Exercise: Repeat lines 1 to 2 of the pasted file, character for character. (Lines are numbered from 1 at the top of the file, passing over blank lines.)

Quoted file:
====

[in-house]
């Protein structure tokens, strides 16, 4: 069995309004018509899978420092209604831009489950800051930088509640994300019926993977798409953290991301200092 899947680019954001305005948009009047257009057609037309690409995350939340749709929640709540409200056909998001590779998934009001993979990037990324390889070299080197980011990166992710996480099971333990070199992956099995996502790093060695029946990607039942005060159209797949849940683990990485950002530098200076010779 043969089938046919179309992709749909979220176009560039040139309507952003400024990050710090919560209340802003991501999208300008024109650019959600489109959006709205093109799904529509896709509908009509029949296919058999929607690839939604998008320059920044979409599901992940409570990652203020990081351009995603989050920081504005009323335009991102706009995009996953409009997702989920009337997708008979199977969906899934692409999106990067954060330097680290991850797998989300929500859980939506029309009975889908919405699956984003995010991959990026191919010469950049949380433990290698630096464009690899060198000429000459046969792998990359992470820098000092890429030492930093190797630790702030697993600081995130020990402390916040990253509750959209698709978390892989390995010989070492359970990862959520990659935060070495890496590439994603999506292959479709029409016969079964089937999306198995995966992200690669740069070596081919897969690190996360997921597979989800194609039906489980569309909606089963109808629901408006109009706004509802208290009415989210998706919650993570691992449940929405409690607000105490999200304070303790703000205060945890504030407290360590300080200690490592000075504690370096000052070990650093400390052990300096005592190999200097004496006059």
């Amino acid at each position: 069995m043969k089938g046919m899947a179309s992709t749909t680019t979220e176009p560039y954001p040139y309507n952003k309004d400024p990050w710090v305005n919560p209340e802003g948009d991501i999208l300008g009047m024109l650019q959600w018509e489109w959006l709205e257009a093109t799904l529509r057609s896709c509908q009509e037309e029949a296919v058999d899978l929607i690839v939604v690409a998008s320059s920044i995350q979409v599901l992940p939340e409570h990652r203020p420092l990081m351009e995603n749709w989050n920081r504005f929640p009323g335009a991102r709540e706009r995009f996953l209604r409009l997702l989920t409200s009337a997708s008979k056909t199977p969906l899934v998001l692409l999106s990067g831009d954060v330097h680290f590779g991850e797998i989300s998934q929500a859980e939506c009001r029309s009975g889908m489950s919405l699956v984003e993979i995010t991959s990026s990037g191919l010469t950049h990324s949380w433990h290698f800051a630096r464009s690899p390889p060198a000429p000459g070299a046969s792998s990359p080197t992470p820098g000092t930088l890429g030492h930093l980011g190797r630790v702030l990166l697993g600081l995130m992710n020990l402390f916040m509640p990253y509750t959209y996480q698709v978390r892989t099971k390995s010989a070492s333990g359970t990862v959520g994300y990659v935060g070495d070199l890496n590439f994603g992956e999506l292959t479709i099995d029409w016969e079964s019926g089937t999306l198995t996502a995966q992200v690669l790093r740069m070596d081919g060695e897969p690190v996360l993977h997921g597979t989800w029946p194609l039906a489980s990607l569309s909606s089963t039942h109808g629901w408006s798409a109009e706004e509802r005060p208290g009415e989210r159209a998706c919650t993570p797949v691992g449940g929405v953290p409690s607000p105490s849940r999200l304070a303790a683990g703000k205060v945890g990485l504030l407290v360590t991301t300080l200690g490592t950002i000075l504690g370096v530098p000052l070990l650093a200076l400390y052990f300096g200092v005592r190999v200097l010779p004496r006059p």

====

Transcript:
[in-house]
């Protein structure tokens, strides 16, 4: 069995309004018509899978420092209604831009489950800051930088509640994300019926993977798409953290991301200092 899947680019954001305005948009009047257009057609037309690409995350939340749709929640709540409200056909998001590779998934009001993979990037990324390889070299080197980011990166992710996480099971333990070199992956099995996502790093060695029946990607039942005060159209797949849940683990990485950002530098200076010779 043969089938046919179309992709749909979220176009560039040139309507952003400024990050710090919560209340802003991501999208300008024109650019959600489109959006709205093109799904529509896709509908009509029949296919058999929607690839939604998008320059920044979409599901992940409570990652203020990081351009995603989050920081504005009323335009991102706009995009996953409009997702989920009337997708008979199977969906899934692409999106990067954060330097680290991850797998989300929500859980939506029309009975889908919405699956984003995010991959990026191919010469950049949380433990290698630096464009690899060198000429000459046969792998990359992470820098000092890429030492930093190797630790702030697993600081995130020990402390916040990253509750959209698709978390892989390995010989070492359970990862959520990659935060070495890496590439994603999506292959479709029409016969079964089937999306198995995966992200690669740069070596081919897969690190996360997921597979989800194609039906489980569309909606089963109808629901408006109009706004509802208290009415989210998706919650993570691992449940929405409690607000105490999200304070303790703000205060945890504030407290360590300080200690490592000075504690370096000052070990650093400390052990300096005592190999200097004496006059």